Nshry's burger.
Nshry's burger. Photo: Ken Irwin

129A Beaconsfield Parade (opposite Kerferd Road) Albert Park, Victoria 3206

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Opening hours Tues-Sun 8am-4pm; Thurs 6-9.30pm, extended hours in summer
Features Vegetarian friendly, Licensed
Prices Moderate (mains $20-$40)
Payments eftpos, AMEX, Visa, Mastercard
Phone 03 9682 1077


129A Beaconsfield Parade (opposite Kerferd Road), Albert Park, 9682 1077

Licensed, AE DC MC V eftpos

Tuesday to Sunday, 8am-4pm

Breakfast $7-$17, lunch $6-$22

Let's start with what's great about Nshry (say ''noshery''): the burger makes me glad I have opposable thumbs, perfectly designed for grabbing delicious items and heaving them mouthwards.

The beef patty is slathered with ''umami rub'', a salty mix of kombu and porcini powder that amps up the already tasty medium-rare mix of Angus and Wagyu mince. (Umami is the so-called fifth taste, the quality that makes things mysteriously moreish.)

Parmesan, another umami-rich substance, is melted, crisped and layered on a brioche bun with gruyere, mushroom sauce and roast tomato. Crisp onion rings, creamy coleslaw and cornichons are on the side. It's a winner.

There are other things to like, too. The breakfast menu includes interesting items such as an exotic mushroom omelet, panko-crumbed corn fritters and the elegant, jamon-wrapped asparagus with tempura egg and goat's cheese.

Nshry is a smart glass box on the beach but it's draughty in high winds. The sea view is terrific and, on fine days, the front porch is lovely. But on my recent visit, the service was tentative and limp; that goes for each of the four staff who attended us. They were definitely pleasant but they didn't demonstrate the all-seeing smarts that are crucial to good service. The previous party's crumbs remained on the table throughout our visit, it was hard to attract attention and, after we politely sent back a cold croque monsieur, it was returned just as tepid as before. The rigid cheese should have been a giveaway, but no one thought to check if we were happy. Where is the Supernanny for cafes?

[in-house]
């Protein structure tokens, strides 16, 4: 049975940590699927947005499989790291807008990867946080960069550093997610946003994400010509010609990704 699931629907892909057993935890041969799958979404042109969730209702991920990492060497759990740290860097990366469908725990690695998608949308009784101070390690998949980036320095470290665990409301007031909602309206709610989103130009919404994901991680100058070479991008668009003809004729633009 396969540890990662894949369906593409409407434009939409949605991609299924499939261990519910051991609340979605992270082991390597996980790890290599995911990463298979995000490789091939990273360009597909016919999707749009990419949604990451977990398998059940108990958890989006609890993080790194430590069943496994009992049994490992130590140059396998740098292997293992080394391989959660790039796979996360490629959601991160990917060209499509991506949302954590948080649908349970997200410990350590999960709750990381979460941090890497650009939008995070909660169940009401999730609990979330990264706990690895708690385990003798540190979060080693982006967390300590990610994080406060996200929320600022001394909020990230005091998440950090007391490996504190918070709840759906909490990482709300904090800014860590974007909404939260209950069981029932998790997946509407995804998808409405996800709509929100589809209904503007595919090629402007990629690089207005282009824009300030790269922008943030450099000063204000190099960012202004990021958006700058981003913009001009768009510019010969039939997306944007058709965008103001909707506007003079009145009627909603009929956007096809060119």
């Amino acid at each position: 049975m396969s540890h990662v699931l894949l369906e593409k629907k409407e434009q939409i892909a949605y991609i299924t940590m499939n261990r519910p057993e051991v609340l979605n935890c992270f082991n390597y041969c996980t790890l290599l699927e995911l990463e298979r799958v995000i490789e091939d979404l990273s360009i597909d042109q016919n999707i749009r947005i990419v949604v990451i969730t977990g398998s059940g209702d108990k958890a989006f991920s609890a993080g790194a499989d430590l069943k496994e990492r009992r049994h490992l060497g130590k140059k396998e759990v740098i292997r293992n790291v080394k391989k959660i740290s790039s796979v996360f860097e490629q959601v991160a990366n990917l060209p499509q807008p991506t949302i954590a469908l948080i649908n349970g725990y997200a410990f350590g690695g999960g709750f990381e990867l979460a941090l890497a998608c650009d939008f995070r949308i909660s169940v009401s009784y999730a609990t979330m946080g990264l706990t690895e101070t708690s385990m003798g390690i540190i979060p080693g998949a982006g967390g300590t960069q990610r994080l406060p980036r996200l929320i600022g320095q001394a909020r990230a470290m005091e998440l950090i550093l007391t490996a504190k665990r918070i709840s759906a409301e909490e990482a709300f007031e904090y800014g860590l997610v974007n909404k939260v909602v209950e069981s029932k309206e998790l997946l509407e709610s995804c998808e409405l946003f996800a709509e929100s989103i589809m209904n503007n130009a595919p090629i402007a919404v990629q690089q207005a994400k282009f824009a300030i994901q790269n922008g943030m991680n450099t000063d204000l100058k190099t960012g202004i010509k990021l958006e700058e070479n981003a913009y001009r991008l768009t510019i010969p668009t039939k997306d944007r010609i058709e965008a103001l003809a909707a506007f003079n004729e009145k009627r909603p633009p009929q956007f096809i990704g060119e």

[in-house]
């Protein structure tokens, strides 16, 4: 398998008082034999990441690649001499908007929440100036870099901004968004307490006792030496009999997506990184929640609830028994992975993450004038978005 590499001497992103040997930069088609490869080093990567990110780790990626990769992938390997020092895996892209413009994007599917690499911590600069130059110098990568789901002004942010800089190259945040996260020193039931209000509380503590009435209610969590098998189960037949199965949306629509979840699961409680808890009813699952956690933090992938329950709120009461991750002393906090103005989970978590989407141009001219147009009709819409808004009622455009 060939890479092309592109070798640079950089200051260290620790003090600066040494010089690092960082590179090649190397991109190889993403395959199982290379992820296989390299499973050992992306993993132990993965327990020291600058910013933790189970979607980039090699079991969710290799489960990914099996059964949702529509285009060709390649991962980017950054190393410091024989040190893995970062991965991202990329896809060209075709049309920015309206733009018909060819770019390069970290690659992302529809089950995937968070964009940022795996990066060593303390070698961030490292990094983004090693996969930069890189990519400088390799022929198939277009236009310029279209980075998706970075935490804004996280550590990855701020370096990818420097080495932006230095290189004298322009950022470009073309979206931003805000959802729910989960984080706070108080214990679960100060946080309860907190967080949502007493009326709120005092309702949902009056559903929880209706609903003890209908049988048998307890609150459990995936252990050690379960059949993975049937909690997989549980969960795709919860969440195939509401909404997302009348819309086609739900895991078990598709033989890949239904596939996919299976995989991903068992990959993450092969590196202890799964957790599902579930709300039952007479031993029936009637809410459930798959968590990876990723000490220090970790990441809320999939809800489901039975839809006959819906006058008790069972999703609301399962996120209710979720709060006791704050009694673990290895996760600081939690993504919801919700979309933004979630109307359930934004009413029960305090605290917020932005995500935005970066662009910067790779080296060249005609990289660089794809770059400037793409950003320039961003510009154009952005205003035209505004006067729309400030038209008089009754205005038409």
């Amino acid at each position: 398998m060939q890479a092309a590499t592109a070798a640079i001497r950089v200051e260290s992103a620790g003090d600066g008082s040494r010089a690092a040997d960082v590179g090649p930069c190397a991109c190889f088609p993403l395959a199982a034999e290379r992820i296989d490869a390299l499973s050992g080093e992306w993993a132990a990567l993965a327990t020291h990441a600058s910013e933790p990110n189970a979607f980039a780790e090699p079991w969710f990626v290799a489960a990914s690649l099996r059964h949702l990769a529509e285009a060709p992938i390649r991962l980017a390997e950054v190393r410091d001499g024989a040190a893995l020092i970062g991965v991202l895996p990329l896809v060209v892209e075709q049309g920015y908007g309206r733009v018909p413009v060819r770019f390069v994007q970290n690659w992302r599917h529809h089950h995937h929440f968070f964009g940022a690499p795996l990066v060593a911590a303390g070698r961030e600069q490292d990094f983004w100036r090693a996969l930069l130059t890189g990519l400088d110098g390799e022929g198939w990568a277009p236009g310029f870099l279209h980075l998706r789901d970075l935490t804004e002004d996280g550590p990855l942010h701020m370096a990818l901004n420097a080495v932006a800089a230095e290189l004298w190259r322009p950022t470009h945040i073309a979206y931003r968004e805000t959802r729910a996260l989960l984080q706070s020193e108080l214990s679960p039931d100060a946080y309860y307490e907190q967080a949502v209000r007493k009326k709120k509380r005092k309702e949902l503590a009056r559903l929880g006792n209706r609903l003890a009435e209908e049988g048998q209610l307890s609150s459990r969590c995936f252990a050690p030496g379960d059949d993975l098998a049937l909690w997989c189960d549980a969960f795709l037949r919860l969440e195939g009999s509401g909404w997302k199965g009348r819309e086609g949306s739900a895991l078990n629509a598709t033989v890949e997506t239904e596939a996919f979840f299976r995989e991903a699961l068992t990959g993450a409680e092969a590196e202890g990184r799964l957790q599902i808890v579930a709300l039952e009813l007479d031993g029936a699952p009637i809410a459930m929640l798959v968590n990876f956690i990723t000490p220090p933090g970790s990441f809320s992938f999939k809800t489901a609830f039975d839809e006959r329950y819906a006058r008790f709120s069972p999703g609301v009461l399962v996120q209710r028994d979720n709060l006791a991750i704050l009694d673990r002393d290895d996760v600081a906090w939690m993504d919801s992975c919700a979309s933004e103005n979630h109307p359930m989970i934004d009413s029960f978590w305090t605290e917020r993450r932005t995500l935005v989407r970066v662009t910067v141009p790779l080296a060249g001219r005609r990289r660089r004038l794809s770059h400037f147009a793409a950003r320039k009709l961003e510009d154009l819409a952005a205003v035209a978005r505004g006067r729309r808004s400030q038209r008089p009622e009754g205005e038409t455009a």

My cafe latte was great: strong, smooth and rich with a lingering caramel taste. It's made in a fancy Synesso espresso machine. There's also the option of drinking single-origin coffee brewed with a siphon (think Bunsen burner) or cold drip (slow filter). I've given alternative brewing methods a pretty good go (and I tried the siphon here) but I think of coffee primarily as a medicinal substance. Of course, I want it to taste great, but I'm not sure I want to give it the same time and attention I might give wine. I guess I'm a third-wave coffee philistine.

Melbourne can definitely use more good coastal cafes. With a little nudge (and the bonus of a dinner menu in about six weeks), Nshry might yet be enshrined as one of them.


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